[RSArchive Icon] Rudolf Steiner Archive Home  Version 2.5.4
 [ [Table of Contents] | Search ]

Searching The History of Art

You may select a new search term and repeat your search. Searches are not case sensitive, and you can use regular expressions in your queries.

Enter your search term:
by: title, keyword, or context

   Query type: 
    Query was: vision

Here are the matching lines in their respective documents. Select one of the highlighted words in the matching lines below to jump to that point in the document.

  • Title: History of Art: Lecture I: Cimabue, Giotto, and Other Italian Masters
    Matching lines:
    • imagination. Thus, inner spiritual visions and imaginations were
    • life of spiritual vision. Such vision knew full well that the
    • more to the things beyond the Earth. On the other hand the vision
    • all that sprang from the old visionary life. He, rather, turned
    • through each human soul. His vision is directed away from
    • Francis himself. Even when you take the visionary elements in
    • we rather have before us an original spiritual vision
    • old visionary life. Now came a purely human way of feeling; yet
    • spiritual vision, there arose the new element of composition. See
    • see the vision as a whole and thence derive the single figures,
    • "https://www.rsarchive.org/Lectures/GA292/English/UNK1981/images/HA01-043_Vision.jpg" align=
    • 43. Filippino Lippi: Vision of St. Bernard.
    • visionary and in the lesser figures. In every case the Human is
    • receives his vision.
    • saw just now) so that the vision of those that behold it may be
    • Henceforth, man's vision was impelled more and more to an outward
    • Spirit that had once held sway in vision of the Supersensible was
    • now expended on the vision of the Natural, the soul took refuge
    • 70. Perugino: Vision of St. Bernard. (Alte Pinakothek.
    • the earlier picture of the 'Vision of St. Bernard' which we saw
    • Maximum number of matches per file exceeded.
  • Title: History of Art: Lecture II: Leonardo, Michelangelo and Raphael
    Matching lines:
    • with outward vision. Man felt impelled to feel and understand external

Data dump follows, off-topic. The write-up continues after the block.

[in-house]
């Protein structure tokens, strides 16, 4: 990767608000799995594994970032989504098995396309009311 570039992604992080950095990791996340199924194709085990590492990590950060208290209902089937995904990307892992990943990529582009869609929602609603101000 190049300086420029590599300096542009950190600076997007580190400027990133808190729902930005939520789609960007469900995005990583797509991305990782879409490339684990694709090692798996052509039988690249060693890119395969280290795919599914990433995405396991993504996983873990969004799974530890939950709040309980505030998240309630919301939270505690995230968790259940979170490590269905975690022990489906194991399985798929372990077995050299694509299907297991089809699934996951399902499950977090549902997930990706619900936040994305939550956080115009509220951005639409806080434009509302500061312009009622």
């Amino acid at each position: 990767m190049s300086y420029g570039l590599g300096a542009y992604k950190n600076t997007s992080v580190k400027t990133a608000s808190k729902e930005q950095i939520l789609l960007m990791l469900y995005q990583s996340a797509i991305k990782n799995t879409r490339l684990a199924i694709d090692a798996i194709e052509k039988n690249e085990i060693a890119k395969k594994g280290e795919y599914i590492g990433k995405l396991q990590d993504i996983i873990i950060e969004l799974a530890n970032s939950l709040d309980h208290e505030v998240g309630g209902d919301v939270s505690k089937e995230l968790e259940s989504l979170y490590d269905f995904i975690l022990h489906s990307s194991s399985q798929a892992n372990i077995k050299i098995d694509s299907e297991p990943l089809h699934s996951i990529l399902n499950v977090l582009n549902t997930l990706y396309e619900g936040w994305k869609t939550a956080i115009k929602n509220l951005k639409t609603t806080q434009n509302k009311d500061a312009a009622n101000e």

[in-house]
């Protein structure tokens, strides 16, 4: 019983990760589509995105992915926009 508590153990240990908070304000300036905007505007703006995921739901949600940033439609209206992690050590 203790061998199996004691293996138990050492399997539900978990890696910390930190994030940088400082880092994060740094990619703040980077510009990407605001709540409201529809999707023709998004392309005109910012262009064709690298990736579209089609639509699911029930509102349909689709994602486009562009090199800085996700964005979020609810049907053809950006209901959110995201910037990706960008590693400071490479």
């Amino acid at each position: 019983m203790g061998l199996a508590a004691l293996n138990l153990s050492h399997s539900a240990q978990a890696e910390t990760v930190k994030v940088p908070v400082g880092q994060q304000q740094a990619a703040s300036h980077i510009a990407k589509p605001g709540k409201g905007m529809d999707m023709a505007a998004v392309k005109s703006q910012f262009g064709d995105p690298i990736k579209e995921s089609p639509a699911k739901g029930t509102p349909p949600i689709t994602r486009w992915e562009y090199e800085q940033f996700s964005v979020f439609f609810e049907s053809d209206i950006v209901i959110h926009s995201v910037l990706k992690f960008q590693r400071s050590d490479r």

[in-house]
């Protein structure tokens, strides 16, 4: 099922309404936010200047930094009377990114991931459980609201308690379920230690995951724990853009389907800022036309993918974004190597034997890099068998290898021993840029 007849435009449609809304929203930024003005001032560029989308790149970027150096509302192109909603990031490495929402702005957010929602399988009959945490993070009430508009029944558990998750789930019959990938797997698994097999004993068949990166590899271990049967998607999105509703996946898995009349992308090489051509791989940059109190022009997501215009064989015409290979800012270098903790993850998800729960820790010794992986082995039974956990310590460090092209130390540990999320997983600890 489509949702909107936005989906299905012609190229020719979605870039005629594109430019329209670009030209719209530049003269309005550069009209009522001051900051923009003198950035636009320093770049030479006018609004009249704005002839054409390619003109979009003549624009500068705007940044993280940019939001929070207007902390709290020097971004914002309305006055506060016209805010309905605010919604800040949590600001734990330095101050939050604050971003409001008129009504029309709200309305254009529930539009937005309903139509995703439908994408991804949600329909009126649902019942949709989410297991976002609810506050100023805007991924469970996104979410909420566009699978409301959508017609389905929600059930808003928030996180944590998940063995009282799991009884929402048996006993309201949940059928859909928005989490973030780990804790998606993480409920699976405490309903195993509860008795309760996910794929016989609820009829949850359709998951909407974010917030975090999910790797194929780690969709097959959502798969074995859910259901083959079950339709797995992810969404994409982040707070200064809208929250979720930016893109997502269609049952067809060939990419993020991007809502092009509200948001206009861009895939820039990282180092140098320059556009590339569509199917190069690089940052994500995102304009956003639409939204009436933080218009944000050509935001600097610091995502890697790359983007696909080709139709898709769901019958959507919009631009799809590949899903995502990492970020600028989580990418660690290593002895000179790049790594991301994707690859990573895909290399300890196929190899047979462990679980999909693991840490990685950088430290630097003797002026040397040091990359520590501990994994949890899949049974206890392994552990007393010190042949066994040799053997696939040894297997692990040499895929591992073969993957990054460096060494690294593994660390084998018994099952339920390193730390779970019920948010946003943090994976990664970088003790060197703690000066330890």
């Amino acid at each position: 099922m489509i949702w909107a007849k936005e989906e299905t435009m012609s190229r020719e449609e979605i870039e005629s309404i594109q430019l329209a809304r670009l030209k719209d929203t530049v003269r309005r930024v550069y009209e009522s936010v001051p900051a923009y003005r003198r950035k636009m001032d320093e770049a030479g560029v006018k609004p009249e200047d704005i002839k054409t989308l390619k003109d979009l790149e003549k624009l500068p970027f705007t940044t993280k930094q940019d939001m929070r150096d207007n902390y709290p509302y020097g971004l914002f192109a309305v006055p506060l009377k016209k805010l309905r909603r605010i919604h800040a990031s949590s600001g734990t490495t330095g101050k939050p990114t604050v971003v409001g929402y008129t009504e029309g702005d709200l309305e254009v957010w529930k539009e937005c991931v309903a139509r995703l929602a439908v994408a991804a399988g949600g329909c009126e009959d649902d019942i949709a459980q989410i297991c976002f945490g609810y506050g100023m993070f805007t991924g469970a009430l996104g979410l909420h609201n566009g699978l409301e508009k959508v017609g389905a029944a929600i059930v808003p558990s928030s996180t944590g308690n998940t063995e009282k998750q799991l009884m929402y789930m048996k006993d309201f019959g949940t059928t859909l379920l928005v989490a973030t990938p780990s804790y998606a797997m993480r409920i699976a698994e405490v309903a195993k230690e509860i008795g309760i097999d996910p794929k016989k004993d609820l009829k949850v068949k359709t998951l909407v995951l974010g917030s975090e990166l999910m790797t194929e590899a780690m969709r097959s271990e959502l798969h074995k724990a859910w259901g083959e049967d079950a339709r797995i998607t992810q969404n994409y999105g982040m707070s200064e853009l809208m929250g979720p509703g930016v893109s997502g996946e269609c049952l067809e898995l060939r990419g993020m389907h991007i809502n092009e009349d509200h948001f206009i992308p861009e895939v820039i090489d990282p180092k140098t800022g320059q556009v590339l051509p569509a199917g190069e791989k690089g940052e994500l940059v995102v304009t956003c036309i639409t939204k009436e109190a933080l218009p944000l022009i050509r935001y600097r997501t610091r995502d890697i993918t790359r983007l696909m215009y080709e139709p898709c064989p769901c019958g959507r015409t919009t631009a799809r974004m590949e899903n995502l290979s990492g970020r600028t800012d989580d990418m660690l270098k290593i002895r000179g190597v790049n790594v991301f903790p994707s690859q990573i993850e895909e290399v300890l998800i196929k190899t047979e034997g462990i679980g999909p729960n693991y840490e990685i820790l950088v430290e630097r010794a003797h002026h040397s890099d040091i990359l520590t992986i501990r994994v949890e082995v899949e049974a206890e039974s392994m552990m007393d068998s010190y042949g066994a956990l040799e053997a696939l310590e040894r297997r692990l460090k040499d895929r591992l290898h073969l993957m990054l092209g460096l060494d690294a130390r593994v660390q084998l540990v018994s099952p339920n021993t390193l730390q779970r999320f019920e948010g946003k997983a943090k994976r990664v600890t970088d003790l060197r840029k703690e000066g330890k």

• outward vision what could no longer be made known by inward feeling.
    • times from higher vision and had grown a mere tradition. It was
    • of that time to seek for what appears directly to external vision, and
    • each one brings to expression a quite specific visionary character of
    • in his latest period painted visionary pictures, we need only reply
    • anyone who has vision for the facts of history in all its domains, and
  • Title: History of Art: Lecture III: Dürer and Holbein
    Matching lines:
    • and not contemplative vision. This imagination, working forth from
    • contemplative Vision — the Southern impulse, properly speaking,
    • physiology, and so receive into his faculty of outward vision uhat
    • visionary picture is conceived most realistically and with great
  • Title: History of Art: Lecture IV: Mid-European and Southern Art
    Matching lines:
    • infinitely rich life of Christian vision and imagination in the
  • Title: History of Art: Lecture V: Rembrandt
    Matching lines:
    • Rembrandt — creates from outward, contemplative vision. But this
    • 537. The Vision of Daniel. (Berlin.)
  • Title: History of Art: Lecture VI: Dutch and Flemish Painting
    Matching lines:
    • sees the human being — whatever presents itself to his vision
  • Title: History of Art: Lecture VIII: Raphael and the Northern Artists
    Matching lines:
    • 4. Raphael. The Vision of Ezekiel. (Florence,
    • 4. Raphael. The Vision of Ezekiel. (detail)
    • might. There were the excesses connected with the old divisions — the
    • yet developed in themselves a vision for these things. For a period,
    • shows how the artist combines a clear vision of Nature with an absolute
    • look how he brings out the single items according to his own vision.
    • as a whole, from above. There is no single point of vision according
  • Title: History of Art: Lecture IX:
    Matching lines:
    • vision, contemplation, — combined with the living Imagination
    • It is no longer possible to gain by outer vision a conception of Phidias'
    • combined already with a decided tendency to Naturalism. His vision has
    • his naturalistic vision — to create human figures strong and firm,
    • the Northern sculpture, but a decidedly naturalistic vision of what
    • They brought to life again in outer vision, contemplation, what the
    • naturalism, with clear outward vision. They thus became the fore-runners of

The Rudolf Steiner Archive is maintained by:
The e.Librarian: elibrarian@elib.com